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Audio-Brain Stimulation Shown to Reduce PTSD Symptoms

U.S. Army in Iraq

U.S. Army artillery supporting Iraqi advance on Islamic State positions, September 2016 (army.mil)

28 December 2017. A clinical trial shows a non-invasive technique that translates and feeds back brain waves as audio tones reduces PTSD symptoms in current and former military personnel for 6 months. Researchers from Wake Forest Baptist Medical Center in Winston-Salem, North Carolina reported results of the trial in the 22 December issue of the journal Military Medical Research.

A team led by neurology professor Charles Tegeler at Wake Forest School of Medicine, affiliated with the medical center, is testing a technique called high-resolution, relational, resonance-based, electroencephalic mirroring, or Hirrem, as a treatment for PTSD, short for post-traumatic stress disorder. The condition results in behavioral disturbances following a traumatic experience, with symptoms including anxiety, depression, insomnia, and heightened arousal, leading in some cases to substance abuse and suicides.

The Department of Veterans Affairs cites data showing 30 percent of veterans returning from Vietnam, 12 percent from the first Gulf War, and up to 20 percent from Iraq and Afghanistan suffer from PTSD. Some current psychotherapies ask people with PTSD to directly confront their traumatic experiences, which the authors say have mixed results, including high dropout rates and little impact on disturbed sleep. And while psychiatry officially recognizes PTSD as a clinical disorder, concerns have been raised about “medicalizing” the problem, which can stigmatize people with combat-related PTSD.

The Hirrem process reads and translates a person’s brain waves into audio tones and feeds the tones back to the individual through earphones. Brain waves are captured with sensors like those used with electroencephalograms or EEG tests, then translated into audio tones with algorithms and software. Hirrem’s developers say when hearing this audio stimulation, the person’s brain adjusts and optimizes its electrical activity toward balance and quieting. The number of audio feedback exposures, and number and length of Hirrem sessions varies, depending on the individual’s brain wave patterns.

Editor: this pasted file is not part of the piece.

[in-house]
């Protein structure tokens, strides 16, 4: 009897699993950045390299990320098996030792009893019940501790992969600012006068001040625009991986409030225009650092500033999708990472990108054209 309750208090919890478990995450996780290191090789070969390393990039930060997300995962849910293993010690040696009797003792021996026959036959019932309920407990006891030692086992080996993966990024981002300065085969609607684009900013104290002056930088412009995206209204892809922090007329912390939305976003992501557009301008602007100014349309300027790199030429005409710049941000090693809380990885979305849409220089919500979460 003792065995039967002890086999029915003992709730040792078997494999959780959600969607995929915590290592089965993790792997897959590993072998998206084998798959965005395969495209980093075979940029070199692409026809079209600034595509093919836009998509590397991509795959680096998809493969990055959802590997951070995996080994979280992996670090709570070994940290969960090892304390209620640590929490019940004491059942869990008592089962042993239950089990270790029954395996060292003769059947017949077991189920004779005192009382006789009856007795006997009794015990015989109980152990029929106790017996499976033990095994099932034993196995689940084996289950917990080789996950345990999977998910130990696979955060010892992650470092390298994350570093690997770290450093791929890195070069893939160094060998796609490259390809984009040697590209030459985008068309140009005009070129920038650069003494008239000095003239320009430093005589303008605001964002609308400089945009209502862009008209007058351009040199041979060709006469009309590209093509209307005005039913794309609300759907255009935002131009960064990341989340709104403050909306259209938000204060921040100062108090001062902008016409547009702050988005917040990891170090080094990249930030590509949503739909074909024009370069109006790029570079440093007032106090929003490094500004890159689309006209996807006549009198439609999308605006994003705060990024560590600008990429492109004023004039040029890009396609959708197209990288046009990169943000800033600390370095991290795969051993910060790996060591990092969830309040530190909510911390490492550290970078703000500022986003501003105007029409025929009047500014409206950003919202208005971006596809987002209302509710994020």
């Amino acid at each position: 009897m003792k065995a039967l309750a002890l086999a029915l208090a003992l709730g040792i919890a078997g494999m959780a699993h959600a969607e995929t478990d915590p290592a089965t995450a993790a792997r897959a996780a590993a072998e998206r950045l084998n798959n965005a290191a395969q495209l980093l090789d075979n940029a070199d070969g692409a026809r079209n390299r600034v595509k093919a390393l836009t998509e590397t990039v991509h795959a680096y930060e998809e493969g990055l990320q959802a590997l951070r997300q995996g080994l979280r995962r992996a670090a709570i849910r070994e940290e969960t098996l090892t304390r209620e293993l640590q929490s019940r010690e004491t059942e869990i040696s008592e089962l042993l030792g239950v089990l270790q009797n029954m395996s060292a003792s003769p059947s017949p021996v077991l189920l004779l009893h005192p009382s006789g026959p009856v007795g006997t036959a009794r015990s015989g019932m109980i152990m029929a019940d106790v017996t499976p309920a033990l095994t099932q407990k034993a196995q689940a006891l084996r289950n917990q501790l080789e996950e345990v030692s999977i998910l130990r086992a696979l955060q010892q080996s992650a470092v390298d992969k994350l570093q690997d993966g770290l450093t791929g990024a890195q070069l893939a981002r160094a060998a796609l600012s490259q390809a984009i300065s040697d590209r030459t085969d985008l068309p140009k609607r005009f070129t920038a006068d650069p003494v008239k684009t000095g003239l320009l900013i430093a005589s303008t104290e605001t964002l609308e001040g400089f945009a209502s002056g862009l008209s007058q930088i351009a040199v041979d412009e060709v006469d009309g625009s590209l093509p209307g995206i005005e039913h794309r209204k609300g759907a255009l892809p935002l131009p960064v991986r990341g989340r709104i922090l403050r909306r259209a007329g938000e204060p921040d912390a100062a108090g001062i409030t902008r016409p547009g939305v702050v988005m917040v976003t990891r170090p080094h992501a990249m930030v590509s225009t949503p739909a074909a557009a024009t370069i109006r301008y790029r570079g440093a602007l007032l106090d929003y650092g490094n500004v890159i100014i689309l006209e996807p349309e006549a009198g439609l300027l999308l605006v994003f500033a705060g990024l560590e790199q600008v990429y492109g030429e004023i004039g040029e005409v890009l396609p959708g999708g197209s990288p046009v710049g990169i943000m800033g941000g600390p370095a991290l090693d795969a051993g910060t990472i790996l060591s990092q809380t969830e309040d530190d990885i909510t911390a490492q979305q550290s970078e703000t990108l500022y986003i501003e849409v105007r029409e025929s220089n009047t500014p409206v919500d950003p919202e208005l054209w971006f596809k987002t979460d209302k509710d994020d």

The paper reports on first results from an ongoing clinical trial of Hirrem at Wake Forest Baptist with 18 participants, 15 active-duty military and 3 veterans. Most of the participants served in special operations, with an average age of 41 years and 1 female, and all receiving Hirrem sessions over 12 days. The group answered a battery of standard checklists and scales on PTSD, insomnia, depression, and anxiety immediately before and after the Hirrem sessions, then at 1, 3, and 6 months following their sessions. Researchers also measured participants’ heart rate, blood pressure, reactions and grip strength, and biomarkers for stress and inflammation.

The results show statistically reliable reductions in all of the behavioral symptoms, including insomnia, depression, and anxiety after the Hirrem sessions, which continued for 6 months. Similar results were found on the physiological tests. No dropouts or adverse effects were reported. The authors note that the small sample and lack of control group are limitations of the study, which can be rectified in further research.

Hirrem was developed and offered commercially by Brain State Technologies Inc. in Scottsdale, Arizona. Lee Gerdes, founder of Brain State and developer of the technology, is a co-author of the paper. Wake Forest Baptist licenses Hirrem from the company for research and evaluation.

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